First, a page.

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Diet


Bosco-d-gama
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I’m down 16 lbs since November 1. I use MyFitnessPal (free) and log everything.

I started at 237. Doc told me if I didn’t lose the belly and stop drinking, I had to start Metformin. No thanks. My dad was diabetic, I’ve lost one brother to a cardiac problem related to diabetes, and have a brother in a wheelchair because of it.

I don’t want any of that. At 221 I already feel better. Ultimate goal is 200.

For beer, I found http://www.wellbeingbrewing.com. It is great for being NA.

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51 minutes ago, jimjimbo said:

What I really WANT to do is to start sleeping better....and I'm sure this will help a bit.

Exercise more.  No watching TV in bed.  No caffeine late in the day and the one thing you're currently doing which is cutting back on alcohol. 

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1 hour ago, rockhound said:

Im on the wagon also.....diet is simple if you think about it. Just watch portion sizes  eat a well balanced diet and lastly BURN more calories than you are consuming.

I had permanent success after I lost about 30-35 pounds.  Different approaches work for different people.

 

What works for me is running and other exercise.  Sure, I watch what I eat to some extent, but I am a junk food, snack, candy and ice cream-loving fiend.  I probably have sweets almost daily. 

 

I have a regular routine of vigorous exercise, interspersed with alternating days of more moderate exercise.  It's hard to make yourself feel good trying to run fast on a heavy stomach.  Knowing I am going to be running later actually prevents me from stuffing my gut like I used to.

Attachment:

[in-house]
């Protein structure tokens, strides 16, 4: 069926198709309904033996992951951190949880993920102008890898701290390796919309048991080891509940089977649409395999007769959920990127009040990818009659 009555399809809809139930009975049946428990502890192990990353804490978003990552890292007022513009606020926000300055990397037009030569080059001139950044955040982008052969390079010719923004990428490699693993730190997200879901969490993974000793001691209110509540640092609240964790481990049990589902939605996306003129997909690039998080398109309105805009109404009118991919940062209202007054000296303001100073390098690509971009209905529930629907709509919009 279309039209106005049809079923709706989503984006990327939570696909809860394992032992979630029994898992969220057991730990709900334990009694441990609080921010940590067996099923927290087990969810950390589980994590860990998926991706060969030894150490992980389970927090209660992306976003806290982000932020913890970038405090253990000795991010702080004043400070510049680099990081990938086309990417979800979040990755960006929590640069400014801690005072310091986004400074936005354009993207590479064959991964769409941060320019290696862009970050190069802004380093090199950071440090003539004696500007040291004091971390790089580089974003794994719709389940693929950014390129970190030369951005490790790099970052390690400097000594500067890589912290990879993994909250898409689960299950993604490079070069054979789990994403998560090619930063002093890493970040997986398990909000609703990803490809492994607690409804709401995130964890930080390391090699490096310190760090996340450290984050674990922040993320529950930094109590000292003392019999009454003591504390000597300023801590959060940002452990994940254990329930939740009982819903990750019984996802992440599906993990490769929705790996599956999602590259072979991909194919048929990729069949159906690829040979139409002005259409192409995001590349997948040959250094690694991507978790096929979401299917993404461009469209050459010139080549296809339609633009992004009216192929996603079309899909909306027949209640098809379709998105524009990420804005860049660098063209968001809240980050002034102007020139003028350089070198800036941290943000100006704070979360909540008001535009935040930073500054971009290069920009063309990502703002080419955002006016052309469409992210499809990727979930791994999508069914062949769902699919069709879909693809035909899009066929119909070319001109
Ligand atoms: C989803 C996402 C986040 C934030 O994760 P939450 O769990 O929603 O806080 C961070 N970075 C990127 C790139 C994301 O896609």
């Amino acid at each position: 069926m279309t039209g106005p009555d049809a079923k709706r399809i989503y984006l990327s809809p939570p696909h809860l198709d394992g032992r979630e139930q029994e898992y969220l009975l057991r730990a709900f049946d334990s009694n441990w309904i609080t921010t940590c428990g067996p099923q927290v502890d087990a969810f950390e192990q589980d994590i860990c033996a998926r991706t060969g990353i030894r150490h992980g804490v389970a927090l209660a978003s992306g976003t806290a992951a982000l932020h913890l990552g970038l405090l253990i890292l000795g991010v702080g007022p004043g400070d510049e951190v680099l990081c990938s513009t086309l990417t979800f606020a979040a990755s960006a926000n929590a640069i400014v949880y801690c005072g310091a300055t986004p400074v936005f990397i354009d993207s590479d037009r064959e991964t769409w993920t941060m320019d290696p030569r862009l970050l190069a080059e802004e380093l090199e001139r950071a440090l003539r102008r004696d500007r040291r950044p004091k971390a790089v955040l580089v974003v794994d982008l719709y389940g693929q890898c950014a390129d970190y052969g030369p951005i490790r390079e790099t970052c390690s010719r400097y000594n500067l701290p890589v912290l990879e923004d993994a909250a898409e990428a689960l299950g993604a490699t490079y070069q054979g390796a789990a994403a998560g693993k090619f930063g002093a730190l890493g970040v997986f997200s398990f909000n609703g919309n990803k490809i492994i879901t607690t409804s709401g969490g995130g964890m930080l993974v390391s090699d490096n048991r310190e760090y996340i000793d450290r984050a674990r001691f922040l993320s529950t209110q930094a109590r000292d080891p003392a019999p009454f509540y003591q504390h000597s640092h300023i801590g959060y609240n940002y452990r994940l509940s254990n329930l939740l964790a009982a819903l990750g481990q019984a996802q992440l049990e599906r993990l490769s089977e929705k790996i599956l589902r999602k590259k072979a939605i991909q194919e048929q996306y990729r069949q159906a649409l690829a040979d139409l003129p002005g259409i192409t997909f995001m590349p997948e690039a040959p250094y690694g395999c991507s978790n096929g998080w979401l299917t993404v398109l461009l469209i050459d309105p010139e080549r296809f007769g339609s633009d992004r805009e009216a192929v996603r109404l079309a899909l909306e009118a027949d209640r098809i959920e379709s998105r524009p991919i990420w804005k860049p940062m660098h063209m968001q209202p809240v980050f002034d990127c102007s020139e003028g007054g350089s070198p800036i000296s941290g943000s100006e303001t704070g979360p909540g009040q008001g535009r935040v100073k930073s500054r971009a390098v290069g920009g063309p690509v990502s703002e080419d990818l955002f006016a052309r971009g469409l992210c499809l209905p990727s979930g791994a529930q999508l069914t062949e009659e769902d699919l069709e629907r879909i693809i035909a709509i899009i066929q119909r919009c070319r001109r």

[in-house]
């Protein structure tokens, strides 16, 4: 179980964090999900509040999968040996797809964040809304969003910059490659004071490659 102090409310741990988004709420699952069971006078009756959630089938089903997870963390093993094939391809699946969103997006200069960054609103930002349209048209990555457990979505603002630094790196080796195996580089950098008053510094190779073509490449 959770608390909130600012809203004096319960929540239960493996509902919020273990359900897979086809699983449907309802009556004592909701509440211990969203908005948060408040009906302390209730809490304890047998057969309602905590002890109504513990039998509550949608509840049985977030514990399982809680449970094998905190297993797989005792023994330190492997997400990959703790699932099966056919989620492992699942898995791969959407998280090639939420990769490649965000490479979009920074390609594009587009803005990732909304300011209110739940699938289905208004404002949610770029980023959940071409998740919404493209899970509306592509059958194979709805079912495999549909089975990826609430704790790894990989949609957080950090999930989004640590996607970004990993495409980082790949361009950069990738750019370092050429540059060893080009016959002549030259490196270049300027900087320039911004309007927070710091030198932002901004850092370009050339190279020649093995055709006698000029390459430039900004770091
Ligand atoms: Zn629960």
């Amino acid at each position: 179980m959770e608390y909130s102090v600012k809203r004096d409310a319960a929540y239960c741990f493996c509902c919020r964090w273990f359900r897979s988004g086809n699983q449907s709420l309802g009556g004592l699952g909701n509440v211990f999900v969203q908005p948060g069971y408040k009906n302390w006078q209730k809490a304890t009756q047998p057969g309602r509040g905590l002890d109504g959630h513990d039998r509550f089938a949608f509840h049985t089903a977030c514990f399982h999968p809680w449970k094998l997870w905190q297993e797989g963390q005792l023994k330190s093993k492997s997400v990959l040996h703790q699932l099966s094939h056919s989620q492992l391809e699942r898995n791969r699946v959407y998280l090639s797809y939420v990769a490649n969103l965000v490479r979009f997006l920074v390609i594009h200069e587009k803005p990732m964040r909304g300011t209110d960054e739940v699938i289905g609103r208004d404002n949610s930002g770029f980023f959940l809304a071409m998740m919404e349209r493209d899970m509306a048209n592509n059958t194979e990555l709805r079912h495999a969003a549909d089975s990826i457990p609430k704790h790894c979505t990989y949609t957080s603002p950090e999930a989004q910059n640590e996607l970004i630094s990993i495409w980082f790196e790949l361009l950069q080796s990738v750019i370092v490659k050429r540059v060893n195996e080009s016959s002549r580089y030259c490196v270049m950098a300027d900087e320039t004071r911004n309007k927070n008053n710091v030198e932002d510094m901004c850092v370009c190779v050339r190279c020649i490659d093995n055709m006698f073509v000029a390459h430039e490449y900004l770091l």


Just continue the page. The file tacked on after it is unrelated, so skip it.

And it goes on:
This approach might work for some of you who are trying.

 

Edit:  I also rely heavily on my bathroom scale.  I watch trends.  I will allow myself to trend no more than 10 pounds above my preferred weight.  This way, if I feel compelled to stuff the gut a few times, I go for it.  Then, I get back on the wagon and shed these few extra pounds in no time.

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I have the opposite problem...I do not gain weight... not unless I let my hair grow and/or bulk up with extra clothing. Never been over 140 @6'2". I'm around 125lb.

 

I can relate to having to run around in to shower to get wet. And those water saving shower heads.....ARGH!!!

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  • 3 years later...

Keto started in Feb 2020 lost 40 lbs in 3 months as well as Bowflex use, dumb bell use, heavy bag and speed bag workouts.  I know my body well and can “cheat” a bit on the weekends and be back to my normal weight/size by Monday evening.